Farm Business Income

Suggested citation for linking to this discussion:

U.S. Department of Agriculture, Economic Research Service. Farm Sector Income & Finances: Farm Business Income, September 1, 2022.

Average Net Cash Farm Income for U.S. Farm Businesses Forecast to Decrease In 2022

Farm businesses are farms with annual gross cash farm income (GCFI)—i.e., annual income before expenses—of at least $350,000, or operations with less than $350,000 in annual gross cash farm income but in which farming is reported as the operator's primary occupation. Farm businesses account for half of U.S. farms, but they contribute more than 90 percent of the farm sector's value of production and hold most of its assets and debt.

Average net cash farm income (NCFI) for farm businesses* is forecast at $98,200 in calendar year 2022, down 3.3 percent from 2021 in nominal terms. NCFI encompasses cash receipts from farming as well as farm-related income, including Government payments, minus cash expenses. Lower NCFI could mean less cash is available to pay down debt, taxes, cover family living expenses, and invest. NCFI is not a comprehensive measure of profitability because it does not account for changes in noncash income, including adjustments in farm inventory, accounts payable, accounts receivable, the imputed rental value of operator dwellings, and capital consumption.

Average NCFI is forecast to decline in 2022 for most commodity specializations**  across most regions. In 2022, farm businesses specializing in dairy are forecast to see the largest increase in average NCFI, while farm businesses specializing in cotton are forecast to see the largest dollar decrease in average NCFI compared with 2021. Among the nine resource regions (see the FAQ on ERS resource regions), farm businesses in the Northern Crescent region are forecast to have the largest percent increase, whereas farm businesses in the Eastern Uplands region are forecast to have the largest percent decline in average NCFI. Despite higher cash receipts for most commodities in most regions, all major categories of farm businesses are expected to be affected by lower levels of average direct Government payments and higher expenses in 2022. See data tables on farm business average net cash income, including:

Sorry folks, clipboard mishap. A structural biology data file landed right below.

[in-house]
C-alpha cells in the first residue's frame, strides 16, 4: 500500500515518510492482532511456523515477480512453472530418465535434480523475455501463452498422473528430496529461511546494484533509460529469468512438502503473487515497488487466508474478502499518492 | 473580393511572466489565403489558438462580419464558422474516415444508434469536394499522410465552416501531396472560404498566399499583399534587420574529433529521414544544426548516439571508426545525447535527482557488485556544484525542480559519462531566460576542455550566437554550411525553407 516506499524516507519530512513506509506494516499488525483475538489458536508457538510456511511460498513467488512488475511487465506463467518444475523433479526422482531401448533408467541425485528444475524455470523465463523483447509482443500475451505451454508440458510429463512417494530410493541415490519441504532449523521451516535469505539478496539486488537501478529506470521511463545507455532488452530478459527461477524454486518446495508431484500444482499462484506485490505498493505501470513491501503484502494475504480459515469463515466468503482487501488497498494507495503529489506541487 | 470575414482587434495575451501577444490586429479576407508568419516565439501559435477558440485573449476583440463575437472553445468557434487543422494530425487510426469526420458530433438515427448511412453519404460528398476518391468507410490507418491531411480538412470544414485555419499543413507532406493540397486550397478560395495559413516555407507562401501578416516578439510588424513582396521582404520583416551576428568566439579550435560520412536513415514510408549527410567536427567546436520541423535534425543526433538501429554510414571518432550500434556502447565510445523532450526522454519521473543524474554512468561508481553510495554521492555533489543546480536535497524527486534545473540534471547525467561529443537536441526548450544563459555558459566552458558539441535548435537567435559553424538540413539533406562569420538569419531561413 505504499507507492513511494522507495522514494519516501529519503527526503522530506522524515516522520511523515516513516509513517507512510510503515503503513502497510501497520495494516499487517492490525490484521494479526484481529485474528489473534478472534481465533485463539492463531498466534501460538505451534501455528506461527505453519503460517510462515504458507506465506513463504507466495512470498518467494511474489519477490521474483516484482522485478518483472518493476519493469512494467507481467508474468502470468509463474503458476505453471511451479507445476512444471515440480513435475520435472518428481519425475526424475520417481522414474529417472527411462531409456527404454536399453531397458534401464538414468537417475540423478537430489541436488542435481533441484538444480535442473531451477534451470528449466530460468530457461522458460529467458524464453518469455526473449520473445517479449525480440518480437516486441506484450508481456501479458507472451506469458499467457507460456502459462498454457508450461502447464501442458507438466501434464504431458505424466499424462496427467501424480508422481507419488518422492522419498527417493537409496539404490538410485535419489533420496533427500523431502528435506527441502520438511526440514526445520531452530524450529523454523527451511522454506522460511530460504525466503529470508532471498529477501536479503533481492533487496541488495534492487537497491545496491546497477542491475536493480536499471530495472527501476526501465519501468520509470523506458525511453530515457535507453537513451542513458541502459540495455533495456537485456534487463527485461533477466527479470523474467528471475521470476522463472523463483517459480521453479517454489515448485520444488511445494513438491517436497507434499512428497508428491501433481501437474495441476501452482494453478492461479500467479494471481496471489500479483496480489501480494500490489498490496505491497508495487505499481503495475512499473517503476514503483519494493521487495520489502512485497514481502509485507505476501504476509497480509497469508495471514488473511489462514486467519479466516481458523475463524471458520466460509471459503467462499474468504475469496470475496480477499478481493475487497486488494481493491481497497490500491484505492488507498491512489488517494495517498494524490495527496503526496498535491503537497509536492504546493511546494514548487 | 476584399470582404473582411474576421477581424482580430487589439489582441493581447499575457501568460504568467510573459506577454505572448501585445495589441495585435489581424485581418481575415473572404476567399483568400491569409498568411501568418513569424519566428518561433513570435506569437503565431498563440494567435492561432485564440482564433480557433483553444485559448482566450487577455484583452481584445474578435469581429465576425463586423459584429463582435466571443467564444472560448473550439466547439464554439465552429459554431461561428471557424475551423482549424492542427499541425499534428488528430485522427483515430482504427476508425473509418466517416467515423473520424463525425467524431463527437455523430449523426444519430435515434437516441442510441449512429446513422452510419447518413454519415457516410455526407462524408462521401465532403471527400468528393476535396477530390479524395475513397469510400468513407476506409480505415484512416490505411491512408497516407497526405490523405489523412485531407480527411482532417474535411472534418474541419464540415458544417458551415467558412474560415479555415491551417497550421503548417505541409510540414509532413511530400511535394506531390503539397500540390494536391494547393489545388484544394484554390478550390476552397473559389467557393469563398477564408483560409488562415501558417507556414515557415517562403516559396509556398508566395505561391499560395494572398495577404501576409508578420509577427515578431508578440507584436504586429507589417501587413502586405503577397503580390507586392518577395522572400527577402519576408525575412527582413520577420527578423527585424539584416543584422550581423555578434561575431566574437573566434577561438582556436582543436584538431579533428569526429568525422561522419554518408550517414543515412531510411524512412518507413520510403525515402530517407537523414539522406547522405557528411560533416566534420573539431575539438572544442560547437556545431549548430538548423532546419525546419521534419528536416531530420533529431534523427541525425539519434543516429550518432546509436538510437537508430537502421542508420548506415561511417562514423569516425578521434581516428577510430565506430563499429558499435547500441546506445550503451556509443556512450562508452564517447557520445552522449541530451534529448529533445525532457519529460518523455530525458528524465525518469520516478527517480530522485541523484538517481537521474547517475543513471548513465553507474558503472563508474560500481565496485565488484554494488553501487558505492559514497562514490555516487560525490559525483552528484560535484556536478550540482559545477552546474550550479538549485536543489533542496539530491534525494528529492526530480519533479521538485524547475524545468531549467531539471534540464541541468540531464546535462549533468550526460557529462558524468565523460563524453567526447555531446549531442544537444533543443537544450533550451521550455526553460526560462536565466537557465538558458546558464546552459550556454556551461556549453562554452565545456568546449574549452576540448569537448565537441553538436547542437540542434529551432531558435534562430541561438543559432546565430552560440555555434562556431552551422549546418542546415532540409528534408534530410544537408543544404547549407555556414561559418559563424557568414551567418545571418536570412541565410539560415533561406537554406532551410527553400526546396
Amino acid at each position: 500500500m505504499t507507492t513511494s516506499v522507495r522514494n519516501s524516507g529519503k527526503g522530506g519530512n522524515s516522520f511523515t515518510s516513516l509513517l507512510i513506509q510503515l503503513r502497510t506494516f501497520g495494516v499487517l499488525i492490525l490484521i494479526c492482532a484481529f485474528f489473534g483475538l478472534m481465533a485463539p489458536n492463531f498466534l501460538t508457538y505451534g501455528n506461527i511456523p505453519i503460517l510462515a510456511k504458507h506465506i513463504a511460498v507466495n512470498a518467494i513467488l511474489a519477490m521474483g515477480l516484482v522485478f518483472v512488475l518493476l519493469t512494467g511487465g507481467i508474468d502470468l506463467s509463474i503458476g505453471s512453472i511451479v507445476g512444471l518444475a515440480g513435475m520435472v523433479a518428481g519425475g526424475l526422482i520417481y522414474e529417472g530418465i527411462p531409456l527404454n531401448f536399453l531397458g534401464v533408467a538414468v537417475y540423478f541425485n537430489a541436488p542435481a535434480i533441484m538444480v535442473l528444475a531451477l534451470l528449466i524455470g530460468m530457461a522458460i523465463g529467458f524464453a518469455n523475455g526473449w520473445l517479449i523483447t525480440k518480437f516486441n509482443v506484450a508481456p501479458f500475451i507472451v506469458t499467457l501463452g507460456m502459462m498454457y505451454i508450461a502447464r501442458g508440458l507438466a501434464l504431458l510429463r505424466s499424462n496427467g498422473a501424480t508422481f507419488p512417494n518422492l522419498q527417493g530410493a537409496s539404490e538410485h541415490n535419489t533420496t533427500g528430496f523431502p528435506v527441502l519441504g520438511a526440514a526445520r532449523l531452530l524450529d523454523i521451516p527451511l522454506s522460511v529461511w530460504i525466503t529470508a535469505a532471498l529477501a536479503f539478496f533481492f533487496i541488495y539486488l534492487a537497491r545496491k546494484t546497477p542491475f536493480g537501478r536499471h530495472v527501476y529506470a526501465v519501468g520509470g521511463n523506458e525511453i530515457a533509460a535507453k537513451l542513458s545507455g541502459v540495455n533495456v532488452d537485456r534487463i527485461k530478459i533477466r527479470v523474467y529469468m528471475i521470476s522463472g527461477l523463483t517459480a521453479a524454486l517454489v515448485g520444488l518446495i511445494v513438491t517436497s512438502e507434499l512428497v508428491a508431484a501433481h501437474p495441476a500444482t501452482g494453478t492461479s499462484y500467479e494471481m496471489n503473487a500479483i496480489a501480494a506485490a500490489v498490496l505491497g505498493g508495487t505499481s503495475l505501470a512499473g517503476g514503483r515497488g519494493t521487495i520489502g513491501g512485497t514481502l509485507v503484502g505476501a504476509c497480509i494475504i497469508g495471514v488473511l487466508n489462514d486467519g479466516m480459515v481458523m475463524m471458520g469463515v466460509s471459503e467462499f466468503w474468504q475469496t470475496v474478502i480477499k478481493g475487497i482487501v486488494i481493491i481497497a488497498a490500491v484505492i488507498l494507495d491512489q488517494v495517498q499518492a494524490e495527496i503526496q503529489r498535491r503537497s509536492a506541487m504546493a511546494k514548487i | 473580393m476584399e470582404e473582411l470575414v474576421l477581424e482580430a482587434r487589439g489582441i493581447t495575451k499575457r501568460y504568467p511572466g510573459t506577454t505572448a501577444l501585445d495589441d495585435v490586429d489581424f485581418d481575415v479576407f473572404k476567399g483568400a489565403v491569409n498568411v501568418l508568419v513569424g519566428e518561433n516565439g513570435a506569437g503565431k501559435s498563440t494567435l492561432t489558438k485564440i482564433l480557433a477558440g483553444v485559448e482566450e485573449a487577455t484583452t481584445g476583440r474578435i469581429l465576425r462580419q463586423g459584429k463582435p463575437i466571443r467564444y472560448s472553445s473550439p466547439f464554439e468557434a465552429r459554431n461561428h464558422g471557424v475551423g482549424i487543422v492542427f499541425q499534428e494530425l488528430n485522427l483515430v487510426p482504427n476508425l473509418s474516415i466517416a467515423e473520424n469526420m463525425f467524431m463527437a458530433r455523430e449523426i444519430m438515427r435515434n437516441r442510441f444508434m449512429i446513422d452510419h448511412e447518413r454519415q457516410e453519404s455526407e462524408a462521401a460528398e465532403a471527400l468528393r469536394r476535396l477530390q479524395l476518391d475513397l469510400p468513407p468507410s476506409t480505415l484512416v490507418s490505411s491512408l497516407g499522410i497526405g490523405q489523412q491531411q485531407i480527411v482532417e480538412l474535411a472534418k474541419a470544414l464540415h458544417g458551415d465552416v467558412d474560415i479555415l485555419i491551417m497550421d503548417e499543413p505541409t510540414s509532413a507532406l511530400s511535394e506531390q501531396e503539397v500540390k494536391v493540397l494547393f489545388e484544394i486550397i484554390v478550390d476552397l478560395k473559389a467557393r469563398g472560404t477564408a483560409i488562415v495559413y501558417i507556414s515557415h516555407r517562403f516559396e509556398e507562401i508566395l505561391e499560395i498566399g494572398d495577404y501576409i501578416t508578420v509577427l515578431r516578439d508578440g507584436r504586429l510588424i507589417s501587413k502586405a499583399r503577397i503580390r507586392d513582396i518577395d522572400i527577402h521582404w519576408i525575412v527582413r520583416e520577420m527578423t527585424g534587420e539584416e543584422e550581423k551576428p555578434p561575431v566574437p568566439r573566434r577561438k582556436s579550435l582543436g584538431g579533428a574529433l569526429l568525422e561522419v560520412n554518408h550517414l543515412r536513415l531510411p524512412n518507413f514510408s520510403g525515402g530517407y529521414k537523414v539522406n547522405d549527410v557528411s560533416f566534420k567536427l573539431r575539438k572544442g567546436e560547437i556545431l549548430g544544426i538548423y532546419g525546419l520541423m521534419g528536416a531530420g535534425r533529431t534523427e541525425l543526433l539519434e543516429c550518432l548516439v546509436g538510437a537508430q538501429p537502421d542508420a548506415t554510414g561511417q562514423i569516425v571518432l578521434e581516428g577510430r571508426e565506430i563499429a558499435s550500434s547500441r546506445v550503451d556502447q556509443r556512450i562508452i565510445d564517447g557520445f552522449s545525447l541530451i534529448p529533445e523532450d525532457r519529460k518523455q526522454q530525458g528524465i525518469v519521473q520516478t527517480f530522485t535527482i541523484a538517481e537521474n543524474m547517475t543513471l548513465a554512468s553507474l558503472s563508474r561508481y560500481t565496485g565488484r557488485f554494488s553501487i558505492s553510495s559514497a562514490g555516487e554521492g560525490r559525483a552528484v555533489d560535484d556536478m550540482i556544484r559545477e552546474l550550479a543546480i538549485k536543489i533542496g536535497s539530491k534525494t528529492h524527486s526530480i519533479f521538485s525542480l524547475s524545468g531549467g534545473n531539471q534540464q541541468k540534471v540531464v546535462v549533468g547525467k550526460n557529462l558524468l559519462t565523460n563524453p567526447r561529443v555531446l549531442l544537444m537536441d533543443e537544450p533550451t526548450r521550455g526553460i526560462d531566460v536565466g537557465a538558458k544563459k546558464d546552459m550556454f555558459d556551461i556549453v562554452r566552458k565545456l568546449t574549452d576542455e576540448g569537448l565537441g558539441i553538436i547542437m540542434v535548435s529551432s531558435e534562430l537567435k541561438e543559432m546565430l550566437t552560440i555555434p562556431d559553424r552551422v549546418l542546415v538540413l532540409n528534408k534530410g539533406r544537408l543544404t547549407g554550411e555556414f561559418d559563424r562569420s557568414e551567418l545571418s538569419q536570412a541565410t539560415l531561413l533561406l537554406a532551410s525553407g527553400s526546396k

Average Net Cash Farm Income Forecast to Increase for Most Types of Farm Businesses

For all crop farm businesses—except those specializing in corn—the average NCFI is forecast to decrease in 2022. Farm businesses specializing in wheat are expected to see the largest percentage decrease (31.7 percent) with NCFI forecast at $99,000 in 2022. In addition, farm businesses specializing in specialty crops are expected to see the largest dollar decrease ($119,400 or 21.3 percent) with NCFI forecast at $145,700. For these farm businesses, growth in cash receipts is not expected to be enough to offset increases in cash expenses and declines in Government payments, on average. In contrast, farm businesses specializing in corn are expected to see a slight (1.4 percent or $3,600) increase in average NCFI in 2022 compared with 2021. However, this forecasted increase goes away when values are adjusted for inflation.

Average net cash farm income for farm businesses specializing in crop production, 2022F compared with 2021
Farm specialization Average NCFI, 2022F Change in average NCFI, 2021–22F
  Dollars Percent
Cotton $440,500 –21
Corn $270,200 1
Wheat $99,000 –32
Soybeans $116,100 -5
Specialty crops 1/ $145,700 -32